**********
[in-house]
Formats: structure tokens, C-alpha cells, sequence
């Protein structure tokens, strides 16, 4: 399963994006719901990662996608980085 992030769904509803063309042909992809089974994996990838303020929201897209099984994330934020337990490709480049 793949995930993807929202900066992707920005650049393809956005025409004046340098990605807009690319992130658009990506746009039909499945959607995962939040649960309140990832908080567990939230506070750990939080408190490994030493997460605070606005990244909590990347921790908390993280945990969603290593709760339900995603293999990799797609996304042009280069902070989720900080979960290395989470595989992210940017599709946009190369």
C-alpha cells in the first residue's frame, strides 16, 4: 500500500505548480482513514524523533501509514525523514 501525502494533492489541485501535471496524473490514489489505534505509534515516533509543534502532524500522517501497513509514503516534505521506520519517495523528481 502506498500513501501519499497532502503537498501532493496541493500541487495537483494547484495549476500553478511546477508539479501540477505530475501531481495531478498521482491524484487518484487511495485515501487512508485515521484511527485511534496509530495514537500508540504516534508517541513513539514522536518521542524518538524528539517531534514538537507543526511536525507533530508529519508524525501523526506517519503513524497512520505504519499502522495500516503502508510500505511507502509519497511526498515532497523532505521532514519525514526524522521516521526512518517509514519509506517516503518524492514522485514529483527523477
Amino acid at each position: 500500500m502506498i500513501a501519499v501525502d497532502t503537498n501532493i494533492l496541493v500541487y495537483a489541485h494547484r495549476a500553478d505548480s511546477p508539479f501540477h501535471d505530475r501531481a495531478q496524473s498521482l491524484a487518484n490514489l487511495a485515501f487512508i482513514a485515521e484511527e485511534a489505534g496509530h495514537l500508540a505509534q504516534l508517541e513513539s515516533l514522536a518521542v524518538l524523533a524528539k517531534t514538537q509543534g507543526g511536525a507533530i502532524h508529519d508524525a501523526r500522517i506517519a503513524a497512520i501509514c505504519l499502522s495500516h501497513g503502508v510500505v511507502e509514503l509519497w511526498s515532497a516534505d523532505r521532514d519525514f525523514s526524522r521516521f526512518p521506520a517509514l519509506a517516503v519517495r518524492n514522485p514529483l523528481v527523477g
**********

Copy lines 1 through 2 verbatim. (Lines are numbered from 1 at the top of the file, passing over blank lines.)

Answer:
[in-house]
Formats: structure tokens, C-alpha cells, sequence